Rachel Neumeier

Fantasy and Young Adult Fantasy Author

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Ah, and here are the Nebula nominees —

Tor.com has just drawn my attention to the SFWA announcement of the Nebula nominees for 2015. Let’s take a look!

Best Novel
The Goblin Emperor, Katherine Addison (Tor)
Trial by Fire, Charles E. Gannon (Baen)
Ancillary Sword, Ann Leckie (Orbit US; Orbit UK)
The Three-Body Problem, Cixin Liu, translated by Ken Liu (Tor)
Coming Home, Jack McDevitt (Ace)
Annihilation, Jeff VanderMeer (FSG Originals; Fourth Estate; HarperCollins Canada)

THERE, GOOD. Glad to see The Goblin Emperor is on the ballot.

Okay, looking at the rest of this, I can see I may want to prioritize The Three-Body Problem, just to see whether I like it — I expect it’s impressive, but that’s not the same thing as liking it. But I would vote for an impressive work I didn’t personally like if I thought it was the best book on the ballot. Speaking of impressive books that I hated, I really disliked Jeff VanderMeer’s Finch a few years ago, so there’s no way I’m touching Annihilation unless I hear something that makes me really willing to take a chance on it. Okay, and Jack McDevitt’s books just don’t appeal to me that much, though I know lots of people love his work. I’ve never read anything by Charles Gannon, but I see this is a second book in this series. Looks like gung-ho alien invasion SF. Here’s a review from Goodreads that makes me think maybe I ought to put the first book on my wishlist. In fact, I think I will do that right now before it slips my mind.

Best Novella

We Are All Completely Fine, Daryl Gregory (Tachyon)
Yesterday’s Kin, Nancy Kress (Tachyon)
“The Regular,” Ken Liu (Upgraded)
“The Mothers of Voorhisville,” Mary Rickert (Tor.com 4/30/14)
Calendrical Regression, Lawrence Schoen (NobleFusion)
“Grand Jeté (The Great Leap),” Rachel Swirsky (Subterranean Summer ’14)

Hey, you know what, I actually have “Calendrical Regression” . . . somewhere around here . . . I think. Sure sounds very familiar anyway.

Best Novelette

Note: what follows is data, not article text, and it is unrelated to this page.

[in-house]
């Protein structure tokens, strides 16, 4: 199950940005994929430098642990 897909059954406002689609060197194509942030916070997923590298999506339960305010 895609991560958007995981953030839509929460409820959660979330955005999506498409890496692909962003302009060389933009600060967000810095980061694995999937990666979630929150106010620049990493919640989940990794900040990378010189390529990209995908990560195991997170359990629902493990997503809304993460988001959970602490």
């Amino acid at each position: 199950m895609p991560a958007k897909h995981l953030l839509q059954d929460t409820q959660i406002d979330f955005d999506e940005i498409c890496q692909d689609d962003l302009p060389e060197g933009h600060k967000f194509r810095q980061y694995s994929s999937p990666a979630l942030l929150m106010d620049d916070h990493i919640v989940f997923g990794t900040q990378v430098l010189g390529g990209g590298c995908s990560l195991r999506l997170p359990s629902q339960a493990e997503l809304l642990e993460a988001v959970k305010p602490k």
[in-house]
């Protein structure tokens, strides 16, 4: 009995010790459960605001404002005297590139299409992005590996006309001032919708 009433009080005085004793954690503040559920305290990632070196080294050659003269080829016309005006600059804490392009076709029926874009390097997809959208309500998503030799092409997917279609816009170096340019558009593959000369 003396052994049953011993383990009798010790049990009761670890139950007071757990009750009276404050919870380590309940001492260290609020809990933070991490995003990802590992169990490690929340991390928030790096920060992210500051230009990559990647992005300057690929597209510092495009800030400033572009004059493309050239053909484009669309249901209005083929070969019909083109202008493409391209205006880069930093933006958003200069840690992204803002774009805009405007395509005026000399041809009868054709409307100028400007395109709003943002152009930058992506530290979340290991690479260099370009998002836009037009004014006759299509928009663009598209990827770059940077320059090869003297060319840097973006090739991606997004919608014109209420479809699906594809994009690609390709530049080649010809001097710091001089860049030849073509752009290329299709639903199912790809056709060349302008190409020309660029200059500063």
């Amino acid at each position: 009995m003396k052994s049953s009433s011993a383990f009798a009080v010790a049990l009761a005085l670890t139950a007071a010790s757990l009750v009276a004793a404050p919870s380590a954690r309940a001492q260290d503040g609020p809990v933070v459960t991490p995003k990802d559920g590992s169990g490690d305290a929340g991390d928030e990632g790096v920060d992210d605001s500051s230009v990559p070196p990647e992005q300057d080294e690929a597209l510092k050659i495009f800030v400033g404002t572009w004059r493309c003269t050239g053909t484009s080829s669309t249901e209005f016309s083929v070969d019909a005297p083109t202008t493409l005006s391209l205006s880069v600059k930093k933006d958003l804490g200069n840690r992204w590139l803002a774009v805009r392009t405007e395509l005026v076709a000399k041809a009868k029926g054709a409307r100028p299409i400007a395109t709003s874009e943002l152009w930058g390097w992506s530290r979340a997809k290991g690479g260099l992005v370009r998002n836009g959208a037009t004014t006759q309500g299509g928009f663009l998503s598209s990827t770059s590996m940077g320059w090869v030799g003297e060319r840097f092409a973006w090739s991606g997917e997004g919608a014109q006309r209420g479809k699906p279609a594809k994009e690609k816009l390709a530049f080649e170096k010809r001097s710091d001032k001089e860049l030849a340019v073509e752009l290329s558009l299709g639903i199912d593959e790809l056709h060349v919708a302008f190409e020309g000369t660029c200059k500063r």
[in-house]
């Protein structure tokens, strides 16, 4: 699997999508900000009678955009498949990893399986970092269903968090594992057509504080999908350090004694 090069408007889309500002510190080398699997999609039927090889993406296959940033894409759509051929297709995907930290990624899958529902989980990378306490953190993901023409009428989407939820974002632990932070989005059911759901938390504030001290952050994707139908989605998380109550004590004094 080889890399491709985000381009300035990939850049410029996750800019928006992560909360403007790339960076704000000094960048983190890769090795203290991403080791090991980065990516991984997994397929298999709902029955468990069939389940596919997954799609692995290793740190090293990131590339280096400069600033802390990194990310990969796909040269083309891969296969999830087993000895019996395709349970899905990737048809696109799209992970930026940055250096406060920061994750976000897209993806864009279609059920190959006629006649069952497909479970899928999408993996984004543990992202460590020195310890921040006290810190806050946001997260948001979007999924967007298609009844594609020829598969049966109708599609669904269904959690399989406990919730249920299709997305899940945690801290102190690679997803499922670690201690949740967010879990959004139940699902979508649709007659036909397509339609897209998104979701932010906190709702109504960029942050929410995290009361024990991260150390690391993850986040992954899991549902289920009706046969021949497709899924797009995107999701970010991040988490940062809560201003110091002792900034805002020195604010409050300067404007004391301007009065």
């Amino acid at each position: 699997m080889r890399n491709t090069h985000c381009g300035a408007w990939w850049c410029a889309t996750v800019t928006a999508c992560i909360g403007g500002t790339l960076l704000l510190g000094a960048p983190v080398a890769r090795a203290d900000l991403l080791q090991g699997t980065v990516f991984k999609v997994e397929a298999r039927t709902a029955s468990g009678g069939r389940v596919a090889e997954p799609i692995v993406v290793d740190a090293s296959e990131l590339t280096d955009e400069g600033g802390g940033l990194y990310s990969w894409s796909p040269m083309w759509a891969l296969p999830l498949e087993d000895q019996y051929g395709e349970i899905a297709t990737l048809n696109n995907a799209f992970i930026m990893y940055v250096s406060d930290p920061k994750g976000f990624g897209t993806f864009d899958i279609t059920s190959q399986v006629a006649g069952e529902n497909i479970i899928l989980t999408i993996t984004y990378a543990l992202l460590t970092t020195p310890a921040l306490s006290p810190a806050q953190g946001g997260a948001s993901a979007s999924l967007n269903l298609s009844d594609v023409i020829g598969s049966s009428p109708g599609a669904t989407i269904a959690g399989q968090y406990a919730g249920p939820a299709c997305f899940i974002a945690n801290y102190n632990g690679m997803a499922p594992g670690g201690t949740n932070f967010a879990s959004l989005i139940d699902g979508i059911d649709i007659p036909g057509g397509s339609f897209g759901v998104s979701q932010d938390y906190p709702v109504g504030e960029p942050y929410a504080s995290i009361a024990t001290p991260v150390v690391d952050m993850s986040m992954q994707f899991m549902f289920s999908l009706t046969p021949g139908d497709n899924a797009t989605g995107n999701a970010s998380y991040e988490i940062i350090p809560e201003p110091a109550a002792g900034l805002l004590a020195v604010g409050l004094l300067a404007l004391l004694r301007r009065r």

“Sleep Walking Now and Then,” Richard Bowes (Tor.com 7/9/14)
“The Magician and Laplace’s Demon,” Tom Crosshill (Clarkesworld 12/14)
“A Guide to the Fruits of Hawai’i,” Alaya Dawn Johnson (F&SF 7-8/14)
“The Husband Stitch,” Carmen Maria Machado (Granta #129)
“We Are the Cloud,” Sam J. Miller (Lightspeed 9/14)
“The Devil in America,” Kai Ashante Wilson (Tor.com 4/2/14)

Best Short Story

“The Breath of War,” Aliette de Bodard (Beneath Ceaseless Skies 3/6/14)
“When It Ends, He Catches Her,” Eugie Foster (Daily Science Fiction 9/26/14)
“The Meeker and the All-Seeing Eye,” Matthew Kressel (Clarkesworld 5/14)
“The Vaporization Enthalpy of a Peculiar Pakistani Family,” Usman T. Malik (Qualia Nous)
“A Stretch of Highway Two Lanes Wide,” Sarah Pinsker (F&SF 3-4/14)
“Jackalope Wives,” Ursula Vernon (Apex 1/7/14)
“The Fisher Queen,” Alyssa Wong (F&SF 5/14)

And for this shorter fiction, I guess we can all agree on the single best title, at least. Right? Right?

All together now:

“The Vaporization Enthalpy of a Peculiar Pakistani Family”

Or is that just me?

Anyway, more short work to possibly check out quick before Hugo nominations close. I’m not taking time to look for links right now, but I expect some of them are available online.

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1 Comment Ah, and here are the Nebula nominees —

  1. Linda S

    Good for Addison/Monette! It sounds like she was pretty discouraged about her career for a while, so this has to be a tremendous boost. I hope GE makes the Hugo ballot as well.

    I feel like I should read THE THREE-BODY PROBLEM, but I’m really put off by the idea of reading a novel set during the Cultural Revolution. I’ll probably wait and see whether it’s on the Hugo ballot. If it is, I’ll read it; if not, I’ll probably chicken out, unless someone who knows me says I’d love it.

    I read FIRE WITH FIRE last year, since not a lot of MilSF books from Baen make it to the Nebula ballot. To be honest, I wasn’t too impressed, especially by the first section. (Did you know our hero was a polymath? Why, yes, he’s a polymath. Totally a polymath!) I thought the first book got significantly more engaging once the protagonist headed out to meet the aliens, so I might like the second book better. I’ll probably give it a try at some point, but I’m not rushing to read it.

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